Can You Smell ALL the Smell out of Something?

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“DON’T TAKE ALL OF THE SMELL!” is often exclaimed during our free Aromatic Tastings at the Aroma Lab. It happens as each tasting group passes around little cups containing invisible clouds of the scent molecules that make up Aromas such as freshly cut Cilantro or warm Chocolate Birthday Cake. Inevitably, this exclamation is followed by the question: Wait, can you even smell up an entire smell?

What is a Smell and How Does it Travel?

First, a smell is created when a substance releases volatile (able to vaporize) molecules light enough to be lifted and carried through the air. To find out what a smell looks like, researchers at CU Boulder’s Environmental Fluid Mechanics Laboratory pumped a fluorescent chemical that mimics the physical properties of an Aroma into a 50-foot long tank of water. Cue psychedelic art show, including high powered lasers. Check out a video of the scene published by PBS: Science Hour.

The study revealed that when airborne scent molecules diffuse through the environment, they don’t move in a tight uniform. Instead, they swirl around like a wild mash up of an octopus blob and a multi-tentacled sci-fi creature. Long arms haphazardly shoot about, stretching and thinning into long curling filaments. These taffy-like strands churn, folding back into themselves until it’s impossible to tell which strand is which.

Discover more about how Aroma behaves in these Odor Navigation studies sponsored by the National Science Foundation and the White House Brain Initiative.

What Happens When Aroma Meets Nose?

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The odor molecules drift along the air, slowly integrating into the world. Should even a few of these nano-sized molecules happen to reach an inhaling nose, the human body essentially absorbs them. Once sucked up into a nasal passage, the odor molecules bind to olfactory receptors that lie in the far back of the inside of the nose. This causes an electrical response that transmits a signal directly to an area of the brain called the Olfactory Bulb. There, the chemical composition of the Aroma is determined and identified. For example, a single whiff of our Feast of Field and Forest Aromatic Mist triggers the savory & hearty experience of garlic, thyme, oregano, mushroom, black pepper, butter and white truffle.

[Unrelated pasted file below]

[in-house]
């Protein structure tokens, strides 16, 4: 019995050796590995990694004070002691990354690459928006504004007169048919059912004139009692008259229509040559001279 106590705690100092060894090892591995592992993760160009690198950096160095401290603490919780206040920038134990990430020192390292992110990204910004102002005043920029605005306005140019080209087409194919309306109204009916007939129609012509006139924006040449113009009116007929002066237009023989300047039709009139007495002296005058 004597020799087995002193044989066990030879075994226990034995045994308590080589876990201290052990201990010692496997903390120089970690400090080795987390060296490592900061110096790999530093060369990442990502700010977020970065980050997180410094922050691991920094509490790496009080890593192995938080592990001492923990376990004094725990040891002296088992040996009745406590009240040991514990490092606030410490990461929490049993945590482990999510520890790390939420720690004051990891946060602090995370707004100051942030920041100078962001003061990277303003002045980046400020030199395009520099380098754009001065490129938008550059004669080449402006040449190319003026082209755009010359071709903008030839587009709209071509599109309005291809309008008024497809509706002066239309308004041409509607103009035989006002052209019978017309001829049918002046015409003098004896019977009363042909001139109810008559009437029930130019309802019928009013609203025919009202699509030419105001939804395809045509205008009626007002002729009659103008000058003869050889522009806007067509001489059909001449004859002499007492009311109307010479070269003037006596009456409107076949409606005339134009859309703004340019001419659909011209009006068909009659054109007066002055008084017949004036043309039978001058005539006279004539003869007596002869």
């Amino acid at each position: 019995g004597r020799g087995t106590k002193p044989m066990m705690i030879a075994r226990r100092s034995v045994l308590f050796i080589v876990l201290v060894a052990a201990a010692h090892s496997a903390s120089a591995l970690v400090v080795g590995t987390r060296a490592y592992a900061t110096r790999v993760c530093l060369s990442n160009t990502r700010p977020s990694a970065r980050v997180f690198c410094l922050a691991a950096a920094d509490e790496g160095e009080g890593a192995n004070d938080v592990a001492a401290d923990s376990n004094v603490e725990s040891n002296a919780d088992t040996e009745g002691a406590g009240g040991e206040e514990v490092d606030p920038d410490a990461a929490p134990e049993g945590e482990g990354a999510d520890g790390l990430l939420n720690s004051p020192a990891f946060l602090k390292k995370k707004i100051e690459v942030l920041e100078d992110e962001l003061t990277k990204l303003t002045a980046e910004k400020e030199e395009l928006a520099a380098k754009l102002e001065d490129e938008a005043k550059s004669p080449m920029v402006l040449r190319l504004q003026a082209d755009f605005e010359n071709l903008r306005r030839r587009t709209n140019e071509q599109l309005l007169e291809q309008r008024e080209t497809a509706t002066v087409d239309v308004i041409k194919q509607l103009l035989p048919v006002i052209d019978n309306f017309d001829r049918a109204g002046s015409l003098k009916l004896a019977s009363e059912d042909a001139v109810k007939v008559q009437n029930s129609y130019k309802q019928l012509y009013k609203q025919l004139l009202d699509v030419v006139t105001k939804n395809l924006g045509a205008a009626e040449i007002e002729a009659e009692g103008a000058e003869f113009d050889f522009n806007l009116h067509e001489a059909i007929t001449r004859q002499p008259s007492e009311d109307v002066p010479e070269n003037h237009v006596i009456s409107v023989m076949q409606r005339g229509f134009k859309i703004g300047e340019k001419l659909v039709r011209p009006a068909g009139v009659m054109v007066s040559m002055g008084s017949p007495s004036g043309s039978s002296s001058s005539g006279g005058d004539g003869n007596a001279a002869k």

So, Can You Sniff Away an Aroma?

When you inhale an aroma, an odd kind of tug-of-war happens.

“The odor essentially gets stretched out, so you end up with very thin regions of strong, concentrated smells” Says Aaron True, a postdoctoral researcher in CU Boulder’s Environmental Fluid Mechanics Lab, “But then right next to it, you’ll have a region with a very low signal, very low odor.”

The very act of sniffing may actually create pockets of empty, scent-less space within an aroma cloud. But because Aroma is dynamic and constantly moving, these empty spaces are soon flooded and filled in with new scent molecules.

When a scent is contained in the headspace of a cup or glass (like A&M’s Aromatic Mists over a cocktail) it is possible to identify how long it would take to smell up all of a smell.

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A&M Aromatic Mists and Elixirs are highly concentrated expressions of botanicals that naturally emit high frequencies of Aroma. We’ve captured and bottled these molecules, closely studying how they interact with the human olfactory system.

Yes, we actually can tell you how long it takes to smell up all of a smell. Following our recommended two spritzes of Aromatic Mist per use, it takes exactly 15 minutes for all of those Aroma molecules to be swept up into your nose. Which, by our measurement, is how long it takes the average person to reach the final sip of a delicious cocktail. Coincidence? Definitely not. Cheers!